Name: Course: Tutor: Date: Critical Analysis of Carver’s Story, “Cathedral” Introduction Raymond Carver’s Cathedral’s literary excellence lies in its ingenue approach to the presentation of the theme and the ingenuity of the narration. Ironical simplicity in all the setting, plot, characterization, narration, diction, sentence pattern, composition, etc makes the story greatly palatable for the readers while it tantalizes them to brood over the underlying theme, that is, the crisis of modern individualism…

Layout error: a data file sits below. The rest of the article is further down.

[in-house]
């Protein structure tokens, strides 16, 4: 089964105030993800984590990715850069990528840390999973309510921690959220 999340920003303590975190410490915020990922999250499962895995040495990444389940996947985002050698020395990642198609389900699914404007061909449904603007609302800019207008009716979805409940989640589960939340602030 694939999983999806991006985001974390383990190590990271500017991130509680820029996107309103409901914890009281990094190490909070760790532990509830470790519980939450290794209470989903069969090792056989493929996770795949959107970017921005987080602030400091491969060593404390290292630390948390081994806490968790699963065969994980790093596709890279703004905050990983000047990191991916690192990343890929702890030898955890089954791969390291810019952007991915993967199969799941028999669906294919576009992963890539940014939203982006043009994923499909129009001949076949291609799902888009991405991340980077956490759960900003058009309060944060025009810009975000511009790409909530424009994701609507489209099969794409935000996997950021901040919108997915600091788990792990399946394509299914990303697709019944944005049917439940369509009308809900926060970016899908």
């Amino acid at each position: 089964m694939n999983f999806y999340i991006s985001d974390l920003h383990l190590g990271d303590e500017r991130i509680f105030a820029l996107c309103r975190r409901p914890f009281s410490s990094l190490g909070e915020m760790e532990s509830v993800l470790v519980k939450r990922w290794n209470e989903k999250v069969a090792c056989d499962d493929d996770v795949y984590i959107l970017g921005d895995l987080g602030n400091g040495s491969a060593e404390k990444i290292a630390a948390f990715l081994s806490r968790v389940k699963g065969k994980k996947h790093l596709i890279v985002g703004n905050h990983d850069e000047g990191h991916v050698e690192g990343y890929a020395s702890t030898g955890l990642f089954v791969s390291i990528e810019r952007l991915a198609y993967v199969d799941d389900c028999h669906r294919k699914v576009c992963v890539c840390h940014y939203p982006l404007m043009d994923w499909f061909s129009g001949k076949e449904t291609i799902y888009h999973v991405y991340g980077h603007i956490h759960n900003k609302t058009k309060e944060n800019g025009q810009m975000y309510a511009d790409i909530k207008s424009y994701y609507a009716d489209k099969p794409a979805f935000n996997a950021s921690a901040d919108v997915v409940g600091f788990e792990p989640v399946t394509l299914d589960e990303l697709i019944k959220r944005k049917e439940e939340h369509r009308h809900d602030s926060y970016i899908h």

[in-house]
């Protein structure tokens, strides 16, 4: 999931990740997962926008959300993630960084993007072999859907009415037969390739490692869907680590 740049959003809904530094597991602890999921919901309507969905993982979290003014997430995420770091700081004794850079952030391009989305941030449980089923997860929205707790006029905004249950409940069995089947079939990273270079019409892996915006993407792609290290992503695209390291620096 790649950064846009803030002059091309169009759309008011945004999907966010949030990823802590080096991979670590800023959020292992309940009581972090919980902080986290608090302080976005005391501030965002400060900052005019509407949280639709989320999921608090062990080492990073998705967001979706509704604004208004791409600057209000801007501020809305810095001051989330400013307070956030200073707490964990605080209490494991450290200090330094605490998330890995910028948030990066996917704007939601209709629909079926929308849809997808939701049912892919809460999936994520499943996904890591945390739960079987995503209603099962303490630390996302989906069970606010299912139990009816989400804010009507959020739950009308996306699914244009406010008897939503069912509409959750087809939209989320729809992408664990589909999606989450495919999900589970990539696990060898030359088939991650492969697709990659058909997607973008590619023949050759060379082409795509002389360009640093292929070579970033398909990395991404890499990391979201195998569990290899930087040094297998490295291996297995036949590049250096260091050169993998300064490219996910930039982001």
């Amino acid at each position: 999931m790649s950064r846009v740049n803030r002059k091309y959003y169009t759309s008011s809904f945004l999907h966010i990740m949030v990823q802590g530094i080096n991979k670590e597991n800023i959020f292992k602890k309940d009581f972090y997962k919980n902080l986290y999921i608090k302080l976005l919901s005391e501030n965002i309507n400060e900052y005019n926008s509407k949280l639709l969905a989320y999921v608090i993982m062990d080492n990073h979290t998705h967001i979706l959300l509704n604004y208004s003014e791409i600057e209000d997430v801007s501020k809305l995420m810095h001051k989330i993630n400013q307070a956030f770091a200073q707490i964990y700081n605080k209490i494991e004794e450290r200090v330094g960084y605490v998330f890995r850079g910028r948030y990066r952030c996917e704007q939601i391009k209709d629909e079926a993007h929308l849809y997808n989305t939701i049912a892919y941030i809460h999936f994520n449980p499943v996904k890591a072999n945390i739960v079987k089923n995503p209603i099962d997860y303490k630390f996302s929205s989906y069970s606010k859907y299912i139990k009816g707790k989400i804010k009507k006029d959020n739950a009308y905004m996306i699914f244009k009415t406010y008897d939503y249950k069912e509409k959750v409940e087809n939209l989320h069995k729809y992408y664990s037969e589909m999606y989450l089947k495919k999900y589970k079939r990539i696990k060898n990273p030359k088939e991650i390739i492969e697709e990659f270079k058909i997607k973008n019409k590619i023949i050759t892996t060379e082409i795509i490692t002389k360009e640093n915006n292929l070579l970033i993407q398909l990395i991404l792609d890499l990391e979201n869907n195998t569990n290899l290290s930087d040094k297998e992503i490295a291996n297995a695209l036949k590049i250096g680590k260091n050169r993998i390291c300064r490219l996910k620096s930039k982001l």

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Indeed “blindness and sight” is embedded within both the structure and the content of the story. The author essentially propounds that, though blessed with eyesight; the crust of individualism does not let modern man see what lies beneath the surface or appearance. Indeed Carver’s narrator is one of those commoners who never want to go through the stress to interpret mindfully what they are attached to. Ingenue Simplicity in the story’s Plot Indeed the plot of Carver’s story is ironically simple. It is endowed with a great fluidity of expression that enables the readers to read the story palatably. Apparently it details a homely dialogue between a narrator and his guest Richard, a blind man who is paying visit to Richard’s house. Like any other homely conversation the story’s plot also continues having no apparent predestined goal. But elements like the blind guest’s success in bonding a relationship, in opposition the narrator’s failure, etc make this apparent simplicity ironical and provoke Carver’s readers to delve deep in what lies beneath the surface level of the story. Regarding the ironical simplicity of the story, Carol Simpson Stern says that like other stories of Carver, the Cathedral’s plot is “about people who work mindlessly, drink, have broken marriages, and take in life, not directly, but through an immersion in mediated images” (1). Indeed the ‘blindness’ of the narrator has been used as an irony in the structure of the whole story. The narrator relates the story in his own way that provides the readers with the opportunities to look into the communicational incapability in his character. Analysis of Major characters All the two major characters of the “Cathedral” are those who do not stand alone in the society; rather they are submerged in the society and fraught with all the characteristics of a modern man. In the story, the unnamed narrator, the only developing character, is self-doubting, introvert, and self-absorbed. At the beginning of the story, he lacks communication skills. But as the story progresses, he, breaking his comfort zone of “nonchalant detachment”, gradually learns to decode the unfathomable meaning of the blind man’s long-lasting relationship with his wife and eventually forges a true connection with him. One of the stories’ themes is to unearth and uphold the root cause of modern man’s failure to forge a successful relationship and to perceive what lies beneath the materialistic existence, coming out the crust of individualism induced by materialism. This theme has prudently been applied in the literary relationship that exists among the three characters of the blind man, Robert and Robert’s wife who are the characters in focus. These three characters uphold the three themes of religion, public relations and composition. The author cautiously and sensibly engages these characters to explicate and, at the same time, explain the theme. Internal and External Conflicts in the Story In the story the narrator is in conflict with his blind guest Richard. He is quite annoyed at the blind man’s visit and a bit jealous of his relation (Richard’